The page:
Philippines accuses China of ‘serious violations’ in South China Sea
MANILA, Philippines – The Philippines has accused China of “serious violations” in the South China Sea following at least six aggressive acts in the disputed territory, raising worries Beijing may be fortifying its claims in the potentially oil-rich region.
The Department of Foreign Affairs said it had filed a protest before the Chinese Embassy “over the increasing presence and activities of Chinese vessels including naval assets in the West Philippine Sea (South China Sea).”
China’s actions “hamper the normal and legitimate fishing activities of the Filipino fishermen in the area and undermines the peace and stability of the region,” the DFA said.
The Philippine military has reported that a Chinese surveillance vessel and navy ships were seen unloading building materials and erecting posts in the vicinity of Iroquois Reef and Amy Douglas Bank – an uninhabited undersea hill claimed by the Philippines about 230 kilometers from southwestern Palawan province.
It is part of the Spratlys but well within the Philippines’ 200-mile exclusive economic zone, the DFA said.
The DFA said the diplomatic protest follows a series of protests it filed since March, after two Chinese vessels harassed a Philippine exploration ship at Reed Bank, prompting the Philippine military to send war planes and Coast Guard ships to the area.
Last month, Chinese jet fighters had reportedly intruded into Philippine airspace also in the vicinity of Reed Bank, part of the Kalayaan group of islands in the Spratlys that the Philippines claims.
“The actions of the Chinese vessels in Philippine waters are serious violations of Philippine sovereignty and maritime jurisdiction and also violate the Asean-China Declaration of Conduct on the South China Sea,” the DFA said.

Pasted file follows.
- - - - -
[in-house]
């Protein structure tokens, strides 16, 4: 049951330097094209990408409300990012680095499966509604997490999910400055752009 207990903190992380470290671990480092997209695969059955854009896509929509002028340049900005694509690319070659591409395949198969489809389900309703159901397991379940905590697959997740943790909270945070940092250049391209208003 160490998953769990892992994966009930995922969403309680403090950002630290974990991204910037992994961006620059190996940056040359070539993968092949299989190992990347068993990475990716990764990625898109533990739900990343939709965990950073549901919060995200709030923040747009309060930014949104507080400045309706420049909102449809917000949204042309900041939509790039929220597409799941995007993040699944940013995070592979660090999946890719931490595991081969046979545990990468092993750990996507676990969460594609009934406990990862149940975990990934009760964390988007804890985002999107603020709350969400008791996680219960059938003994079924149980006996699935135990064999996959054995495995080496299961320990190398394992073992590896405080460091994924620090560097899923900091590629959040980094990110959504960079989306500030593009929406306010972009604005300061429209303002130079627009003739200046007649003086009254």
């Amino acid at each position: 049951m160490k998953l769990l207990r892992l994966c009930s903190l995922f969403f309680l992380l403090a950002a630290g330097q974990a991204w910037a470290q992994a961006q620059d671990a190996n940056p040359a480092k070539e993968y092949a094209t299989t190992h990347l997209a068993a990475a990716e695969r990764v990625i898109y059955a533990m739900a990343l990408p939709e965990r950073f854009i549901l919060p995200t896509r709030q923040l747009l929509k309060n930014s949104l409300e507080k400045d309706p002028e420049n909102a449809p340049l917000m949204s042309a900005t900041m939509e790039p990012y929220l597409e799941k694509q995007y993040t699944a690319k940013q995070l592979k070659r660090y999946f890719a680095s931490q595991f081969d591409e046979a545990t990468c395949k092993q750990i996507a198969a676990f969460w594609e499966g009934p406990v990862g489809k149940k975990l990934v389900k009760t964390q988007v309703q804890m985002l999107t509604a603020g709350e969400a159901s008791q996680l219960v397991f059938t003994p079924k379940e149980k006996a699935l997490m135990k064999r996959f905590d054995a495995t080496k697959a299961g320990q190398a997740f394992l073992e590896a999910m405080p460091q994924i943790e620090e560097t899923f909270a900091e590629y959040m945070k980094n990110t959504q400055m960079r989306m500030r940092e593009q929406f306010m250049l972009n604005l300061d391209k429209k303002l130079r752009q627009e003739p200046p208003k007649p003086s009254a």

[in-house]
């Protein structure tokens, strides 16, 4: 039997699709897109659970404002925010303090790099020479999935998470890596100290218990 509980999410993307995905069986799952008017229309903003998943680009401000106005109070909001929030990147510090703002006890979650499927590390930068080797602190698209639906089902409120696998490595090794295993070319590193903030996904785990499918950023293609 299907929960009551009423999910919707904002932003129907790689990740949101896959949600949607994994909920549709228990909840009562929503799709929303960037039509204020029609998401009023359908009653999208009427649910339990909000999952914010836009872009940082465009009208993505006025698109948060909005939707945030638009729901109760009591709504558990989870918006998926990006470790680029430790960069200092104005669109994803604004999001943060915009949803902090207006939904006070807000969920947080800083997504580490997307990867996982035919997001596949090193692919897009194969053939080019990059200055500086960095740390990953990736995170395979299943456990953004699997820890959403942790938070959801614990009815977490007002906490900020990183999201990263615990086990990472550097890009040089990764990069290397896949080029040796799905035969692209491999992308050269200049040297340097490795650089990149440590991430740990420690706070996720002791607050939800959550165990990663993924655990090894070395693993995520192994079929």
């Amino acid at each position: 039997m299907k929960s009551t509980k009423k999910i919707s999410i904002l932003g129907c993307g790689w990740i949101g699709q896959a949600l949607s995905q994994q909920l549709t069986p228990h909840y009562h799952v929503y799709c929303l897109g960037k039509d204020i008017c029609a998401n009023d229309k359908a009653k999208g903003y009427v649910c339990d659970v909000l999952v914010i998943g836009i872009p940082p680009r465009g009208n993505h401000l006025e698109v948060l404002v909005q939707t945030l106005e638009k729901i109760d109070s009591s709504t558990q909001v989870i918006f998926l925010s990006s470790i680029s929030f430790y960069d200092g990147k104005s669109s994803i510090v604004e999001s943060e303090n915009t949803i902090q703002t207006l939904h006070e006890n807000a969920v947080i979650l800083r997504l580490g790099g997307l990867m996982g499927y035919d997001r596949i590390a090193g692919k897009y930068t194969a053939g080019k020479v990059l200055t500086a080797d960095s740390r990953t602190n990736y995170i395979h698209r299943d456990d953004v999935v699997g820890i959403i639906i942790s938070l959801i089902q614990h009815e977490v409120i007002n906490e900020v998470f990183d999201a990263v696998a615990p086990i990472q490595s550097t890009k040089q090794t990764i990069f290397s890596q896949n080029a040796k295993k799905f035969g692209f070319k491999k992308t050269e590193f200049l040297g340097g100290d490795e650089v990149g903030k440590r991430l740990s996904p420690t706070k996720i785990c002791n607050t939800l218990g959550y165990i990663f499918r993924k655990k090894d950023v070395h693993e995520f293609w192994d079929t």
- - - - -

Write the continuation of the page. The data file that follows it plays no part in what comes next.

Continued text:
President Benigno Aquino III on Thursday said that the Philippines was planning to file a protest at the UN for the series of incursions.
“There are six or seven [incursions] happening after February 25. We are completing all the necessary data and then we will present it to them [China] and then file it with the appropriate body, which is the UN,” he said.
Those acts included the reported firing last February by a suspected Chinese naval vessel to scare away Filipino fishermen from Quirino, or the Jackson Atoll, in a Spratlys area claimed by Manila, said officials, who spoke anonymously because of the sensitivity of the subject.
The Chinese Embassy in Manila said the “the reported ‘incursion of Chinese ships’ is not true.” But, it acknowledged the presence there of a Chinese marine research ship “conducting normal maritime research activities in the South China Sea.”
The DFA said both Manila and Beijing agreed to “keep the channels of communication open and continue dialogue on the South China Sea issue.”
With The Associated Press